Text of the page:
Leave sarcasm at the snark-check room to enjoy My Afternoons with Margueritte, an ethereal yet moving confection that often works in mysterious ways.
Director Jean Becker adds two parts sentimentality diluted with one part misanthropy, several generous pinches of humor, and voilà – out pops the kind of cinematic soufflé that could only originate in France — although My Afternoons with Margueritte might seem a little half-baked to the cynically devout.
Germain’s girlfriend, Annette (Sophie Guillemin), requires the biggest suspension of belief. She seems too young and pretty for him, and too feminine to be driving a bus. When they appear in the frame together, the film feels suddenly transplaced to another universe.
Becker’s balancing act is aided by two giants of French cinema, Gérard Depardieu as Germain and 97 year-old Gisèle Casadesus, who between them have accumulated a warehouse full of awards and over 120 years of film acting experience.
See ‘My Afternoons with Margueritte’ trailer, left. Smartphones click HERE.
Germain (Depardieu) and the mentally spright but physically failing Margueritte (Cassadesus) first meet over squab in a small French town, sort of. (The film was shot in Pons, Charente-Maritime). They discover their common interest in the pigeons that swarm nearby the park bench they coincidentally share. Germain takes a weekly census of the pigeons and seems to know most of them by name.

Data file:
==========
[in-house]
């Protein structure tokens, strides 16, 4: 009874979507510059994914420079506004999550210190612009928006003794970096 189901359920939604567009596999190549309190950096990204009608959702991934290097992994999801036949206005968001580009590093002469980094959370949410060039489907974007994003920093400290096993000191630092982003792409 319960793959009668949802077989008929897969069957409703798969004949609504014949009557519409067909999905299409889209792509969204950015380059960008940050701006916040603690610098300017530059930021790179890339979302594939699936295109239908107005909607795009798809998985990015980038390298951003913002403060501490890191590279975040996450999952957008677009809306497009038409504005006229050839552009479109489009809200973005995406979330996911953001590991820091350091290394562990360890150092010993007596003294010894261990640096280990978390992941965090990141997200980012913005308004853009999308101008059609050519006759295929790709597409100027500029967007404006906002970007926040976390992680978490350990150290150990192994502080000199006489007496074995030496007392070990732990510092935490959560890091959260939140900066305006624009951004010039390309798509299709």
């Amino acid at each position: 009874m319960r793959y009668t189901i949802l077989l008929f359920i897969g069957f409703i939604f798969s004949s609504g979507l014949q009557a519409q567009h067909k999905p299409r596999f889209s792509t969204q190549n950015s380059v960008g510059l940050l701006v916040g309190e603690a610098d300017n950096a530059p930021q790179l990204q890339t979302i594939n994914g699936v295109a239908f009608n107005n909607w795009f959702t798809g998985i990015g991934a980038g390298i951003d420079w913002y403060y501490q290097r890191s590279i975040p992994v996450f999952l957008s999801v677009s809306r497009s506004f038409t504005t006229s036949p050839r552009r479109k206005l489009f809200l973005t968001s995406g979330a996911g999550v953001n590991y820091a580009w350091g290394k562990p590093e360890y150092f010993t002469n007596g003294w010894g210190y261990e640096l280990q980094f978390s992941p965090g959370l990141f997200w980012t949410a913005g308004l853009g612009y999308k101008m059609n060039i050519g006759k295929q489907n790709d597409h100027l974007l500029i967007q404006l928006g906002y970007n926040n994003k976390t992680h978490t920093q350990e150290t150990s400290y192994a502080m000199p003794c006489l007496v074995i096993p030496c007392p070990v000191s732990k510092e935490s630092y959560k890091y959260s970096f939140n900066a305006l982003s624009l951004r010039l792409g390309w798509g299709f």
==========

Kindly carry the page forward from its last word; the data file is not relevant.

As the unlikely pair continue their unplanned meetings, Margueritte begins to share her interest in words and literature with Germain, who can barely read.
The film ostensibly recalls Julie Walters in Educating Rita (1983), but this is a different story. Margueritte is more about unconventional forms of love, loneliness and redemption than it is about words and the pain of intellectual unfulfillment.
Germain is suffering from another kind of emptiness.
Germain’s mother (Claire Maurier) has been taking out her problems with men on him since the day he was born. He persists in painting his name on the town square war memorial, even though he lacks the essential credentials: He’s not not a dead soldier.
Germain’s behavior is puzzling and amusing at first, until painful flashback’s reveal the kind of psychological oppression he has suffered not only because of his gender, but due to his very existence as a human being. By the end of the film, Germain earns a place on the town memorial for heroes — spiritually, if not literally.
My Afternoons with Margueritte is based on Marie-Sabine Roger’s 2008 novel of the same name. The film enters limited release in the U.S. beginning September 16, 2011.
Locations and playdates HERE.
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